Experts' bias complicates lesson debate Rivals: Professors eagerly offer opinions on phonics vs. whole language, but their work often leaves objectivity in doubt.

Education Beat

August 09, 1998|By Mike Bowler | Mike Bowler,SUN STAFF

IN THE READING wars, one army's "expert" is the other's poison.

This is because it's so hard to find an expert who doesn't have a strong opinion. Many experts are considered tainted because they're on the payroll of textbook publishers, essentially trading expertise for money.

Delegates to the Whole Language Umbrella's meeting last week in Charlotte, N.C., dumped criticism on the rival phonics movement, whose experts don't have a lot of use for whole language experts.

Some experts on both sides appear to make a living at it, traveling about the country for speeches and presentations as states and school districts grapple with the reading conundrum. Because many experts are education professors, one wonders when they teach.

The bifurcation of experts presents a problem for those who ask authorities in the reading field to review reports or textbooks.

For example, last spring The Sun asked a panel to review reading textbooks being considered for use in Baltimore elementary schools. This summer, we again asked authorities to look at the long-awaited report of a state task force on reading.

Our experts on the task force report, all nationally known, found the document deficient, in part because it reflects the status quo and does not call upon the latest research in reading.

One of the experts who sharply criticized the task force's product is Marilyn Jager Adams, author of a 1990 book "Beginning to Read," considered the bible of reading research in the 1990s. But Adams became an author for Open Court Publishing Co., a bitter enemy of the whole language movement. As a result, Adams was an easy target in Charlotte.

Three other of our experts -- Douglas Carnine, a University of Oregon professor; Jean Osborn, co-director of a reading center at the University of Illinois; and Bill Honig, Calfornia's former schools superintendent -- were similarly dismissed. All three, who are nationally known authorities on reading, have been critical of whole language.

In a widely circulated e-mail message last year, Kenneth Goodman, "founding father" of the whole language movement, called Carnine, Osborn and Honig "disinformers." He repeated his criticism last week.

The whole language movement has its experts, too. Many were in Charlotte giving papers and declaiming. One of them, Richard L. Allington, of the State University of New York at Buffalo, said much of the research supporting phonics is "built on a foundation of sand, or muck, or mud, or imagination."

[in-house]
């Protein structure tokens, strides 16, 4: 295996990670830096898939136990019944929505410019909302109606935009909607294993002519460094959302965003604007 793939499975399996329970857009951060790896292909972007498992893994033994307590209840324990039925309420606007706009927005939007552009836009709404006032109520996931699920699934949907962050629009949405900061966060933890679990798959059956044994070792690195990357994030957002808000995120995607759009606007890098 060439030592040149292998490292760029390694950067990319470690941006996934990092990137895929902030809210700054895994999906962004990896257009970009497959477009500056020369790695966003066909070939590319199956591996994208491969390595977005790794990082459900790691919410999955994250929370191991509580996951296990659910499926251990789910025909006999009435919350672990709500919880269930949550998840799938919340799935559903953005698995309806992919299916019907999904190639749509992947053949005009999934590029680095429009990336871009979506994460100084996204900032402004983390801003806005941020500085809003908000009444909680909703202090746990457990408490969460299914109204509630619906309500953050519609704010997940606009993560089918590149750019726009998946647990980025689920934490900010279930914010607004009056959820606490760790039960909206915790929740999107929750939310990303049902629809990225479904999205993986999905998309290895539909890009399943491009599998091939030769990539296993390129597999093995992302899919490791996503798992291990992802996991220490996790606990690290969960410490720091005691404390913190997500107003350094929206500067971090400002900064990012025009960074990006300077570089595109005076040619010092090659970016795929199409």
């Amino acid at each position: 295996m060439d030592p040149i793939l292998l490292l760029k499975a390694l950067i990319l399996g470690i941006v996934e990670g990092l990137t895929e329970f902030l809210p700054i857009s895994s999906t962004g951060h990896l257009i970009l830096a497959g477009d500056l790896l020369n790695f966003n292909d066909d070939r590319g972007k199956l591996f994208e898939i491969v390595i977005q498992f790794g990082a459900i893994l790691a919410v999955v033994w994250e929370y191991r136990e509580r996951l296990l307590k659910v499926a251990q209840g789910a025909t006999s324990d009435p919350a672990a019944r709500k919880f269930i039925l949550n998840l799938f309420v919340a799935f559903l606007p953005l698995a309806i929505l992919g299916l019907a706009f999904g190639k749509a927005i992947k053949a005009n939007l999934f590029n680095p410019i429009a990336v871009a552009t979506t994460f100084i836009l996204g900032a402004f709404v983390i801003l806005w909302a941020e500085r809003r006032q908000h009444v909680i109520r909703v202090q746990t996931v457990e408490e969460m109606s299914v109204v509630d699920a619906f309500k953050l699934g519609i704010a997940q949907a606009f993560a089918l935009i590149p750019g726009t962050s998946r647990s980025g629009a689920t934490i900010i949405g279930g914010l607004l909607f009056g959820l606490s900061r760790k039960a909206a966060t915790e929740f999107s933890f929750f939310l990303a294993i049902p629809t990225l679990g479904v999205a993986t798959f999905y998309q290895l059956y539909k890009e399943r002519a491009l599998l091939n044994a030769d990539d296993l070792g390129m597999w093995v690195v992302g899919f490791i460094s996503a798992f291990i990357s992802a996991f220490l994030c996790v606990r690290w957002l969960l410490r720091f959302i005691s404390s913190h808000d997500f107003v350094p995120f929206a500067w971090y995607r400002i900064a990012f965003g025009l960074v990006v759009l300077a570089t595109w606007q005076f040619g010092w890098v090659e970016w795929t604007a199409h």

Whole language holds that children learn to read by immersion in literary activities (including phonics, which breaks down words into sounds).

But the whole language movement is clearly at a disadvantage. The pendulum is swinging toward phonics, and phonics proponents have the weight of science on their side. Much of the recent research on reading has been conducted not by educators, but by scientists in the employ of the National Institutes of Health.

There is no neutrality in the reading wars.

"How could you be alive and not take a stand?" says Marion Joseph, the 72-year-old grandmother who is credited with leading California's conversion from using whole language to phonics. "How could you be neutral on reading? You either go by the evidence or by fantasy."

In the foothills and valleys beneath the peaks from which the reading experts hurl invective at each other (some of it underwritten by the federal government), another group of "experts" isn't consulted. These are the millions of parents who are capable of observing whether their children are learning to read. They don't need academic experts to tell them what works.

"It's funny that they never talk to us," says a colleague at The Sun who has just found that her son is dyslexic. "We're experts, too."

Phonics program returns with new promotional line

Speaking of phonics, Hooked on Phonics has emerged from bankruptcy with a promotional line that no longer makes grandiose claims.

Now known as Hooked on Phonics -- Learn to Read, the program is said to be based on recent research that demonstrates "a strong understanding of the relationship between letters and sounds is fundamental."

The new version features follow-up reading activities and more storybooks. It costs $249.

Pub Date: 8/09/98

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